Negotiations stalled again
The ruling party set and then canceled a date for negotiations with the opposition to give the National Assembly (NA) time to review a proposed amendment of internal regulations that would abolish the role of majority and minority leaders.
Khieu Sopheak, a spokesman for Interior Minister Sar Kheng, on Monday sent a note to acting opposition president Kem Sokha about a meeting on January 25, but canceled the meeting yesterday without setting a new date.
Mr. Sopheak said Mr. Kheng had chosen the date for the meeting before Prime Minister Hun Sen had requested a review of the NA’s internal regulations, so he decided to delay the meeting to give the NA adequate time for the review.
“The role of majority and minority leaders was created in 2015 and this role is not necessary at all,” Mr. Sopheak said.
“The congress meeting is more important than the group leaders meeting because the National Assembly consists of 68 [ruling party] CPP lawmakers and 55 [opposition party] CNRP lawmakers that each play the same role.”
He added that negotiation is impossible if it is for the personal benefit of either party. Negotiations must benefit the nation or jointly benefit both parties, he said.
Mr. Sokha made no reaction to the cancellation on Facebook, while senior CNRP official Eng Chhay Eang called it a drama.
CNRP spokesman Yim Sovann said his party was ready for negotiations and said he thinks the CPP’s decision will affect how the public views the ruling party.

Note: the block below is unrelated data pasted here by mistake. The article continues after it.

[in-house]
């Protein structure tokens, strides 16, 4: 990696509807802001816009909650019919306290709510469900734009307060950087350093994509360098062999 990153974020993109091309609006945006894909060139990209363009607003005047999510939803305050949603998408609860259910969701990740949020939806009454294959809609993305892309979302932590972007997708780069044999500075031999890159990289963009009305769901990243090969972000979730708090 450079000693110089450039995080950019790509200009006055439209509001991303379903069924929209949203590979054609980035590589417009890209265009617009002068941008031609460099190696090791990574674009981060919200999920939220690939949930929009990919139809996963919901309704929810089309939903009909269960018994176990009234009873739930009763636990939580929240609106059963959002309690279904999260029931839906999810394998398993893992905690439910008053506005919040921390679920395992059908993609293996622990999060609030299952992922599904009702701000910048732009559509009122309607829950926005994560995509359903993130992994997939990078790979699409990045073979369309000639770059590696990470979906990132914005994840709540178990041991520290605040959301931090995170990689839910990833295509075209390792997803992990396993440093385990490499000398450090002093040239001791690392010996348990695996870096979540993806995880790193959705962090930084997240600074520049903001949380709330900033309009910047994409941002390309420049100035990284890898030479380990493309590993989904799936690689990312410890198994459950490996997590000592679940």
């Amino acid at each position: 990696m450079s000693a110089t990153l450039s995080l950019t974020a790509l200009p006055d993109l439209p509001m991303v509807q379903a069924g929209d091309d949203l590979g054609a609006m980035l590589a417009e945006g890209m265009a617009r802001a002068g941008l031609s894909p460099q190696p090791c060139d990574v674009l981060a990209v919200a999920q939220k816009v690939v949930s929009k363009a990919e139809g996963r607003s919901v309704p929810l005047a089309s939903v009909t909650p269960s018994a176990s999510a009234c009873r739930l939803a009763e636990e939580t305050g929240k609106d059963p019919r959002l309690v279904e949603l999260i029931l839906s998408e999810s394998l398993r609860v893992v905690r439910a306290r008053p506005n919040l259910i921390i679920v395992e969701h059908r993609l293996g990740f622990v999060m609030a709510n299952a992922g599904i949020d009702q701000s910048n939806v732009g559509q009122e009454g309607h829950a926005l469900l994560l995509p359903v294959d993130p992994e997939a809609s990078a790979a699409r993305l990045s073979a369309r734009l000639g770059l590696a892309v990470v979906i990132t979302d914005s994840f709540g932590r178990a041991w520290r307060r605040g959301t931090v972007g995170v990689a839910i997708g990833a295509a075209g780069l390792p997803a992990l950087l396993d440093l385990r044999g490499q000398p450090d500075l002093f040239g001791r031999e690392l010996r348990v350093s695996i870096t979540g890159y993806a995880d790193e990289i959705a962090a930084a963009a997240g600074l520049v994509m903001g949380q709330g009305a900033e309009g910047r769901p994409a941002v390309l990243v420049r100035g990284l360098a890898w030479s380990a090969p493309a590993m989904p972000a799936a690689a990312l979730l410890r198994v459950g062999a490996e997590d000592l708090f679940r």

“We will keep on seeking a solution. The roles are not important. What is important is the work we are doing for the nation,” he said.
Mr. Hun Sen on Monday threatened to amend the NA’s internal regulations to repeal article 48, which talks about the functions and roles of majority and minority leaders, after the two parties offered different agenda items for discussion at the NA.
Amending article 48 would cause Mr. Sokha to lose his role as minority leader, which he received on December 6, and the opportunity for negotiation with majority leader and Deputy Prime Minister Mr. Kheng.
Leng Peng Long, the secretary-general and spokesman of the NA, said he had not received any proposal to amend internal regulations and said the NA would resume sessions by April. However, he said an assembly session could be held under special circumstances.
“The law allows the NA to conduct a session at any time if requested by one-third of parliament lawmakers, initiated by the prime minister. So far, we have not received any information about the amendment,” he said.
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